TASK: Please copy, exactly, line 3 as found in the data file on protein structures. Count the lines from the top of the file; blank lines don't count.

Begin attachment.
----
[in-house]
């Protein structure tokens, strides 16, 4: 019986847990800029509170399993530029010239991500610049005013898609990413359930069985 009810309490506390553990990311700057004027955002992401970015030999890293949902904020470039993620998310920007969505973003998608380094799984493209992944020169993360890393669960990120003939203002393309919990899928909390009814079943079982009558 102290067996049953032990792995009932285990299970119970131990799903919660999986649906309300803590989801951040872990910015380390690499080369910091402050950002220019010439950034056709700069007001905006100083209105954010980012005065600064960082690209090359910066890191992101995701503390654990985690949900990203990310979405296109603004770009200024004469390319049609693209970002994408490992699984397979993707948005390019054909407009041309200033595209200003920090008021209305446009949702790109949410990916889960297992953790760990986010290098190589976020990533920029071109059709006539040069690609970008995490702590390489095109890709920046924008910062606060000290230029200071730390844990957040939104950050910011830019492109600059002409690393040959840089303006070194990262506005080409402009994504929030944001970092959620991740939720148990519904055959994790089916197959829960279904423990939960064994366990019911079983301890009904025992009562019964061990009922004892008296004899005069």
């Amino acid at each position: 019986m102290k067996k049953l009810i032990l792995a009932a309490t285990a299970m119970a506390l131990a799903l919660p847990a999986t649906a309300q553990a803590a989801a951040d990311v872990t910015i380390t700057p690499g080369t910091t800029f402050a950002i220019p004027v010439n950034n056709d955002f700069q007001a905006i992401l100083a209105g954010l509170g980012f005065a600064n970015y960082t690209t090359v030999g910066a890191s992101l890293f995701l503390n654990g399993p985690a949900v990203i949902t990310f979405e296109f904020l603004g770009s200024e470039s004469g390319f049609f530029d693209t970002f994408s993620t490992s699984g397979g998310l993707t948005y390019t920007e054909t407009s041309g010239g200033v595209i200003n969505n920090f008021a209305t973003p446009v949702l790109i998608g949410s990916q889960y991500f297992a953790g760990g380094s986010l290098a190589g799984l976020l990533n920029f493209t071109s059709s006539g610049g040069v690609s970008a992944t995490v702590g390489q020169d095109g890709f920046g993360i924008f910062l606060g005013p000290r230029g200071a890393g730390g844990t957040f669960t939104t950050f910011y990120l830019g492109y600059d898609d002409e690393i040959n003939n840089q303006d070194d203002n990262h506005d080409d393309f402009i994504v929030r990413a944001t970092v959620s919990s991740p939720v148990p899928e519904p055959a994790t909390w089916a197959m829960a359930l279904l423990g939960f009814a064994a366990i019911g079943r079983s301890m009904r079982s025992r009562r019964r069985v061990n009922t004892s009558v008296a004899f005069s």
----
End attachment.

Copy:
């Amino acid at each position: 019986m102290k067996k049953l009810i032990l792995a009932a309490t285990a299970m119970a506390l131990a799903l919660p847990a999986t649906a309300q553990a803590a989801a951040d990311v872990t910015i380390t700057p690499g080369t910091t800029f402050a950002i220019p004027v010439n950034n056709d955002f700069q007001a905006i992401l100083a209105g954010l509170g980012f005065a600064n970015y960082t690209t090359v030999g910066a890191s992101l890293f995701l503390n654990g399993p985690a949900v990203i949902t990310f979405e296109f904020l603004g770009s200024e470039s004469g390319f049609f530029d693209t970002f994408s993620t490992s699984g397979g998310l993707t948005y390019t920007e054909t407009s041309g010239g200033v595209i200003n969505n920090f008021a209305t973003p446009v949702l790109i998608g949410s990916q889960y991500f297992a953790g760990g380094s986010l290098a190589g799984l976020l990533n920029f493209t071109s059709s006539g610049g040069v690609s970008a992944t995490v702590g390489q020169d095109g890709f920046g993360i924008f910062l606060g005013p000290r230029g200071a890393g730390g844990t957040f669960t939104t950050f910011y990120l830019g492109y600059d898609d002409e690393i040959n003939n840089q303006d070194d203002n990262h506005d080409d393309f402009i994504v929030r990413a944001t970092v959620s919990s991740p939720v148990p899928e519904p055959a994790t909390w089916a197959m829960a359930l279904l423990g939960f009814a064994a366990i019911g079943r079983s301890m009904r079982s025992r009562r019964r069985v061990n009922t004892s009558v008296a004899f005069s």